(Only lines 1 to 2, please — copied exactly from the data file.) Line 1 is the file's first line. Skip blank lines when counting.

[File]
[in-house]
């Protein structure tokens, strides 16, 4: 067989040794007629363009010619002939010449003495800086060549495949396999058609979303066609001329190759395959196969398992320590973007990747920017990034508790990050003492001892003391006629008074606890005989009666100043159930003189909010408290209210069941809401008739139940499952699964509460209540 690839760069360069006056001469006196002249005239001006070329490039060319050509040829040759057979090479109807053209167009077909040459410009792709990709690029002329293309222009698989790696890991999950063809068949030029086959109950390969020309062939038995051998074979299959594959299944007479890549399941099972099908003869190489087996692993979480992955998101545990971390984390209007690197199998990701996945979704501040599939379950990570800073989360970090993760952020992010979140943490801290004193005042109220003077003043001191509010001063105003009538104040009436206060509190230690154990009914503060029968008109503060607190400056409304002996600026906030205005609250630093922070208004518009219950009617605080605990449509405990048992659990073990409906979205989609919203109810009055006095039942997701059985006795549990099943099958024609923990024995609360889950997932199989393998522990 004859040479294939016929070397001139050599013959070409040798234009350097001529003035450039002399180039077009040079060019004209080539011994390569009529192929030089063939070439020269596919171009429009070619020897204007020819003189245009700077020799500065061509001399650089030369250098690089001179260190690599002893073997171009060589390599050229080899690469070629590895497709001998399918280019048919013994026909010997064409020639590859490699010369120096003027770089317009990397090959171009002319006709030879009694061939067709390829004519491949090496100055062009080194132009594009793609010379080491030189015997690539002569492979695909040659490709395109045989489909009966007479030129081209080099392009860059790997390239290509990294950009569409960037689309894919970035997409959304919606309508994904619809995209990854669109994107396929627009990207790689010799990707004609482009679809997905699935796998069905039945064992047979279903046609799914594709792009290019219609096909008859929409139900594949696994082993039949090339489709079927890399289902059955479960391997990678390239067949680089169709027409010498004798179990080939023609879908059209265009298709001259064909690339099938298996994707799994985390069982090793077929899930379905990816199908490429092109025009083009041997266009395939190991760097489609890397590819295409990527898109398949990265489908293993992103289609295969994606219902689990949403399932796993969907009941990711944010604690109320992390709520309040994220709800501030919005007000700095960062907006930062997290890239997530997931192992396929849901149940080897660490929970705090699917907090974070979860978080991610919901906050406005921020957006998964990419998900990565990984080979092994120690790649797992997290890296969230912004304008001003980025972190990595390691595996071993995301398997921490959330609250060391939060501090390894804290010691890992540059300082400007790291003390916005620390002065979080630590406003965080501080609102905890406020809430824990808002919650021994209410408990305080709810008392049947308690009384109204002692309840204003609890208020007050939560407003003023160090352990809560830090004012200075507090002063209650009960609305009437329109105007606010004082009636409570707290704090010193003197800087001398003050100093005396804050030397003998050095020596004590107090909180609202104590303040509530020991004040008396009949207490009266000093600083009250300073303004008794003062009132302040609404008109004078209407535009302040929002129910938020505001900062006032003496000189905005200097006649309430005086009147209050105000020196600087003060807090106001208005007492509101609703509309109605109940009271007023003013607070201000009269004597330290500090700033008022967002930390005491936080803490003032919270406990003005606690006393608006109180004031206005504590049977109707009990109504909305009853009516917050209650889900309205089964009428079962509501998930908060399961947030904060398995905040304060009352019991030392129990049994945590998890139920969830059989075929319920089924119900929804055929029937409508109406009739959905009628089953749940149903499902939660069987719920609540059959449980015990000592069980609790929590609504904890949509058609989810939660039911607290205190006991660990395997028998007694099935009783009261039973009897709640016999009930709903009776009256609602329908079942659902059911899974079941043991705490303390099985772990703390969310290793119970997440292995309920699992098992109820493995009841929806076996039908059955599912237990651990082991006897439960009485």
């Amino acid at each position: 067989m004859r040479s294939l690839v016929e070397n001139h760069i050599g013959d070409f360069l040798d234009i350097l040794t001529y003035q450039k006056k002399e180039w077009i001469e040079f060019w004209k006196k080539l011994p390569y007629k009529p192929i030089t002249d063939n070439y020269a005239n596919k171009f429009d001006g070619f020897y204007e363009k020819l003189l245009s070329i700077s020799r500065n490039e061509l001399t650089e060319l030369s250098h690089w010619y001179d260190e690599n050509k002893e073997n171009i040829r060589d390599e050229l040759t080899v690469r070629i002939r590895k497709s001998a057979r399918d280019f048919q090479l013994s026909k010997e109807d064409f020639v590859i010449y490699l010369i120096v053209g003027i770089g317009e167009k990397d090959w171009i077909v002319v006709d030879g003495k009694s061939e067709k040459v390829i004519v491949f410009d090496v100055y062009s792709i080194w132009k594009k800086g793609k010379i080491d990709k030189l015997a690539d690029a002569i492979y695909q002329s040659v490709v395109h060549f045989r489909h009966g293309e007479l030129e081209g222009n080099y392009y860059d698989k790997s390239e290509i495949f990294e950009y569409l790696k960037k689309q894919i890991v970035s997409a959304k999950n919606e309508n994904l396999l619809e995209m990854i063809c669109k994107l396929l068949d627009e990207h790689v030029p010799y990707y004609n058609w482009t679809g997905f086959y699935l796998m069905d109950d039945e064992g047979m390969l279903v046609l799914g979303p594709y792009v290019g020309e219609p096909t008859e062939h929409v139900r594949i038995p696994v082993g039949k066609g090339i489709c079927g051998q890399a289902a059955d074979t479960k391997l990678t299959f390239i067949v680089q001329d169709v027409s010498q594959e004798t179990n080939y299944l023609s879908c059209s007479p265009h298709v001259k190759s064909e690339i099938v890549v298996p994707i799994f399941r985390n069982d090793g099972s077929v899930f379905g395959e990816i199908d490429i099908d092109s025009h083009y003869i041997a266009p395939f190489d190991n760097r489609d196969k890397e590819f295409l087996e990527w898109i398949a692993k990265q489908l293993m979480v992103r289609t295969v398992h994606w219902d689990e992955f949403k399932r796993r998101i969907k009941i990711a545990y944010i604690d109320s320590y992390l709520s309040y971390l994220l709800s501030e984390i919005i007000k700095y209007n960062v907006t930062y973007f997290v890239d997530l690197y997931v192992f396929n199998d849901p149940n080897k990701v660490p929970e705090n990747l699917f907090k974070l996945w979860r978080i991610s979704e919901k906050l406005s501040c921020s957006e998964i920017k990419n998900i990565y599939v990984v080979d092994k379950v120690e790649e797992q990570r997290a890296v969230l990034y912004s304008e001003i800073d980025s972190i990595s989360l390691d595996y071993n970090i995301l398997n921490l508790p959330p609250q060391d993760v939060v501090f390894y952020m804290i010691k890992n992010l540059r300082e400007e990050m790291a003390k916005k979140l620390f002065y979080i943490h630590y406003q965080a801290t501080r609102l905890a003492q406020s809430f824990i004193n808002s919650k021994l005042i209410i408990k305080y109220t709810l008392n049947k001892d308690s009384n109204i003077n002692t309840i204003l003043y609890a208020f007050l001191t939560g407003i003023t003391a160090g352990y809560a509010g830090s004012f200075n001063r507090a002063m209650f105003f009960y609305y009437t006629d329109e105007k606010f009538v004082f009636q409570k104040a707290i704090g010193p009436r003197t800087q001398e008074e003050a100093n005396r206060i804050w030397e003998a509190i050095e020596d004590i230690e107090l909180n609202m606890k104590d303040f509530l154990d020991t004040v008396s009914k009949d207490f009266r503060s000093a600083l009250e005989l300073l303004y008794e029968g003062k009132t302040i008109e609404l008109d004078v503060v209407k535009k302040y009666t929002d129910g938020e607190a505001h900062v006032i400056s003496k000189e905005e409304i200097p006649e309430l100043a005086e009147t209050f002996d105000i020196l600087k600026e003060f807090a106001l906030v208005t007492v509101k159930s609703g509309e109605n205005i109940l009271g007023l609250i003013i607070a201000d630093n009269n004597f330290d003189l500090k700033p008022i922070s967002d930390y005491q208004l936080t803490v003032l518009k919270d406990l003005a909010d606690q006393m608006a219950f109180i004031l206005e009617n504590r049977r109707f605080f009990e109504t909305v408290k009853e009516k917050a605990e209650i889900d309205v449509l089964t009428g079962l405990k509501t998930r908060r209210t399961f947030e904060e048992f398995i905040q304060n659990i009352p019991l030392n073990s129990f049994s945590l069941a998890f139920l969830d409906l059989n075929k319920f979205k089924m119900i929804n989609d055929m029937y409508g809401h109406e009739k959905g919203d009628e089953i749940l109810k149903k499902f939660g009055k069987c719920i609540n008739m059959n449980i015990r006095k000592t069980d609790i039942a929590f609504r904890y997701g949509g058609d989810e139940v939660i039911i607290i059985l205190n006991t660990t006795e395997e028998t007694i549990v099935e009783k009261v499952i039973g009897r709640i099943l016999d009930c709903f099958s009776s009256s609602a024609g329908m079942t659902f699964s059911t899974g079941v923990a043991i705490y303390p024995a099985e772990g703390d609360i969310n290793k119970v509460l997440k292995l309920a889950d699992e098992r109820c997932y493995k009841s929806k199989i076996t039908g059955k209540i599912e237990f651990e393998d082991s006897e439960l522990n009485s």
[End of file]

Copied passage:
[in-house]
């Protein structure tokens, strides 16, 4: 067989040794007629363009010619002939010449003495800086060549495949396999058609979303066609001329190759395959196969398992320590973007990747920017990034508790990050003492001892003391006629008074606890005989009666100043159930003189909010408290209210069941809401008739139940499952699964509460209540 690839760069360069006056001469006196002249005239001006070329490039060319050509040829040759057979090479109807053209167009077909040459410009792709990709690029002329293309222009698989790696890991999950063809068949030029086959109950390969020309062939038995051998074979299959594959299944007479890549399941099972099908003869190489087996692993979480992955998101545990971390984390209007690197199998990701996945979704501040599939379950990570800073989360970090993760952020992010979140943490801290004193005042109220003077003043001191509010001063105003009538104040009436206060509190230690154990009914503060029968008109503060607190400056409304002996600026906030205005609250630093922070208004518009219950009617605080605990449509405990048992659990073990409906979205989609919203109810009055006095039942997701059985006795549990099943099958024609923990024995609360889950997932199989393998522990 004859040479294939016929070397001139050599013959070409040798234009350097001529003035450039002399180039077009040079060019004209080539011994390569009529192929030089063939070439020269596919171009429009070619020897204007020819003189245009700077020799500065061509001399650089030369250098690089001179260190690599002893073997171009060589390599050229080899690469070629590895497709001998399918280019048919013994026909010997064409020639590859490699010369120096003027770089317009990397090959171009002319006709030879009694061939067709390829004519491949090496100055062009080194132009594009793609010379080491030189015997690539002569492979695909040659490709395109045989489909009966007479030129081209080099392009860059790997390239290509990294950009569409960037689309894919970035997409959304919606309508994904619809995209990854669109994107396929627009990207790689010799990707004609482009679809997905699935796998069905039945064992047979279903046609799914594709792009290019219609096909008859929409139900594949696994082993039949090339489709079927890399289902059955479960391997990678390239067949680089169709027409010498004798179990080939023609879908059209265009298709001259064909690339099938298996994707799994985390069982090793077929899930379905990816199908490429092109025009083009041997266009395939190991760097489609890397590819295409990527898109398949990265489908293993992103289609295969994606219902689990949403399932796993969907009941990711944010604690109320992390709520309040994220709800501030919005007000700095960062907006930062997290890239997530997931192992396929849901149940080897660490929970705090699917907090974070979860978080991610919901906050406005921020957006998964990419998900990565990984080979092994120690790649797992997290890296969230912004304008001003980025972190990595390691595996071993995301398997921490959330609250060391939060501090390894804290010691890992540059300082400007790291003390916005620390002065979080630590406003965080501080609102905890406020809430824990808002919650021994209410408990305080709810008392049947308690009384109204002692309840204003609890208020007050939560407003003023160090352990809560830090004012200075507090002063209650009960609305009437329109105007606010004082009636409570707290704090010193003197800087001398003050100093005396804050030397003998050095020596004590107090909180609202104590303040509530020991004040008396009949207490009266000093600083009250300073303004008794003062009132302040609404008109004078209407535009302040929002129910938020505001900062006032003496000189905005200097006649309430005086009147209050105000020196600087003060807090106001208005007492509101609703509309109605109940009271007023003013607070201000009269004597330290500090700033008022967002930390005491936080803490003032919270406990003005606690006393608006109180004031206005504590049977109707009990109504909305009853009516917050209650889900309205089964009428079962509501998930908060399961947030904060398995905040304060009352019991030392129990049994945590998890139920969830059989075929319920089924119900929804055929029937409508109406009739959905009628089953749940149903499902939660069987719920609540059959449980015990000592069980609790929590609504904890949509058609989810939660039911607290205190006991660990395997028998007694099935009783009261039973009897709640016999009930709903009776009256609602329908079942659902059911899974079941043991705490303390099985772990703390969310290793119970997440292995309920699992098992109820493995009841929806076996039908059955599912237990651990082991006897439960009485």